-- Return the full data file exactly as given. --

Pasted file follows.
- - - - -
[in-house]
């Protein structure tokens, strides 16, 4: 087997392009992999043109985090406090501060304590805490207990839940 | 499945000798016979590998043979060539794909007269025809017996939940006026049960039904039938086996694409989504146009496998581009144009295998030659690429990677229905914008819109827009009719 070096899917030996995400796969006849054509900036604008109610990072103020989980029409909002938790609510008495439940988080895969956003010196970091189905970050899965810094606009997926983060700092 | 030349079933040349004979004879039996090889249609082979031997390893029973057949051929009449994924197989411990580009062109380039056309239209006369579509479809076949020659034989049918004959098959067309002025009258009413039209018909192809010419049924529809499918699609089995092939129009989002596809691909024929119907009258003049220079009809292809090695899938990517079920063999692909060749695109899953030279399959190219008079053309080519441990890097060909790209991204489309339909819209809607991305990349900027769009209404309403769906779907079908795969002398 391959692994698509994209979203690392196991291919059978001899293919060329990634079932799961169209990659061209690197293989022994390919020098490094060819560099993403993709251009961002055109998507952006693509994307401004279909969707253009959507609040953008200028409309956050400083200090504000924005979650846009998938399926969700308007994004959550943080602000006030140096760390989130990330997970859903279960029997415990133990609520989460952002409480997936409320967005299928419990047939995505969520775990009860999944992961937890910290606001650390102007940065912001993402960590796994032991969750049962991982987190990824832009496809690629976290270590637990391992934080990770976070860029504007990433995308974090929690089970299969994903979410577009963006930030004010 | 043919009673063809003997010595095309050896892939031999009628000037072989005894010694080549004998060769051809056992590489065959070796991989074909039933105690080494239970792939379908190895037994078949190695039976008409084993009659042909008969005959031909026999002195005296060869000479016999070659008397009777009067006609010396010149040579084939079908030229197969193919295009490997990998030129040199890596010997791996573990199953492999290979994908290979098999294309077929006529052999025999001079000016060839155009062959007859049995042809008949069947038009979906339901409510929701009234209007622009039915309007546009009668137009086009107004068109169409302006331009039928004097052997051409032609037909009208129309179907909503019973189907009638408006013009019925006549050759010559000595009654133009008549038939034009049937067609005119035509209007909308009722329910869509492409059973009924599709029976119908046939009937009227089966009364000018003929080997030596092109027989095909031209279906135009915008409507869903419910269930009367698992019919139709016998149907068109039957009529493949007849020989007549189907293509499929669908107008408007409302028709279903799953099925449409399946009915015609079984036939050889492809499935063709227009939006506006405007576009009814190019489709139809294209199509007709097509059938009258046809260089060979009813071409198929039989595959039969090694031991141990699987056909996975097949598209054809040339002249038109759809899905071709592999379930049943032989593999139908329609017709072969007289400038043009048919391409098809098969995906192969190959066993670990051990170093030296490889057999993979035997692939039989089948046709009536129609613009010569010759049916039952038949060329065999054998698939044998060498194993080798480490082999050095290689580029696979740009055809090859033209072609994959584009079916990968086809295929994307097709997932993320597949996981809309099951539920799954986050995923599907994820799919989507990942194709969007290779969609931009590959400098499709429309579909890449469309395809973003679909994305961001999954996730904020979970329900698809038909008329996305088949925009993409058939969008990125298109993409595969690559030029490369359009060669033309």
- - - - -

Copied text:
[in-house]
């Protein structure tokens, strides 16, 4: 087997392009992999043109985090406090501060304590805490207990839940 | 499945000798016979590998043979060539794909007269025809017996939940006026049960039904039938086996694409989504146009496998581009144009295998030659690429990677229905914008819109827009009719 070096899917030996995400796969006849054509900036604008109610990072103020989980029409909002938790609510008495439940988080895969956003010196970091189905970050899965810094606009997926983060700092 | 030349079933040349004979004879039996090889249609082979031997390893029973057949051929009449994924197989411990580009062109380039056309239209006369579509479809076949020659034989049918004959098959067309002025009258009413039209018909192809010419049924529809499918699609089995092939129009989002596809691909024929119907009258003049220079009809292809090695899938990517079920063999692909060749695109899953030279399959190219008079053309080519441990890097060909790209991204489309339909819209809607991305990349900027769009209404309403769906779907079908795969002398 391959692994698509994209979203690392196991291919059978001899293919060329990634079932799961169209990659061209690197293989022994390919020098490094060819560099993403993709251009961002055109998507952006693509994307401004279909969707253009959507609040953008200028409309956050400083200090504000924005979650846009998938399926969700308007994004959550943080602000006030140096760390989130990330997970859903279960029997415990133990609520989460952002409480997936409320967005299928419990047939995505969520775990009860999944992961937890910290606001650390102007940065912001993402960590796994032991969750049962991982987190990824832009496809690629976290270590637990391992934080990770976070860029504007990433995308974090929690089970299969994903979410577009963006930030004010 | 043919009673063809003997010595095309050896892939031999009628000037072989005894010694080549004998060769051809056992590489065959070796991989074909039933105690080494239970792939379908190895037994078949190695039976008409084993009659042909008969005959031909026999002195005296060869000479016999070659008397009777009067006609010396010149040579084939079908030229197969193919295009490997990998030129040199890596010997791996573990199953492999290979994908290979098999294309077929006529052999025999001079000016060839155009062959007859049995042809008949069947038009979906339901409510929701009234209007622009039915309007546009009668137009086009107004068109169409302006331009039928004097052997051409032609037909009208129309179907909503019973189907009638408006013009019925006549050759010559000595009654133009008549038939034009049937067609005119035509209007909308009722329910869509492409059973009924599709029976119908046939009937009227089966009364000018003929080997030596092109027989095909031209279906135009915008409507869903419910269930009367698992019919139709016998149907068109039957009529493949007849020989007549189907293509499929669908107008408007409302028709279903799953099925449409399946009915015609079984036939050889492809499935063709227009939006506006405007576009009814190019489709139809294209199509007709097509059938009258046809260089060979009813071409198929039989595959039969090694031991141990699987056909996975097949598209054809040339002249038109759809899905071709592999379930049943032989593999139908329609017709072969007289400038043009048919391409098809098969995906192969190959066993670990051990170093030296490889057999993979035997692939039989089948046709009536129609613009010569010759049916039952038949060329065999054998698939044998060498194993080798480490082999050095290689580029696979740009055809090859033209072609994959584009079916990968086809295929994307097709997932993320597949996981809309099951539920799954986050995923599907994820799919989507990942194709969007290779969609931009590959400098499709429309579909890449469309395809973003679909994305961001999954996730904020979970329900698809038909008329996305088949925009993409058939969008990125298109993409595969690559030029490369359009060669033309």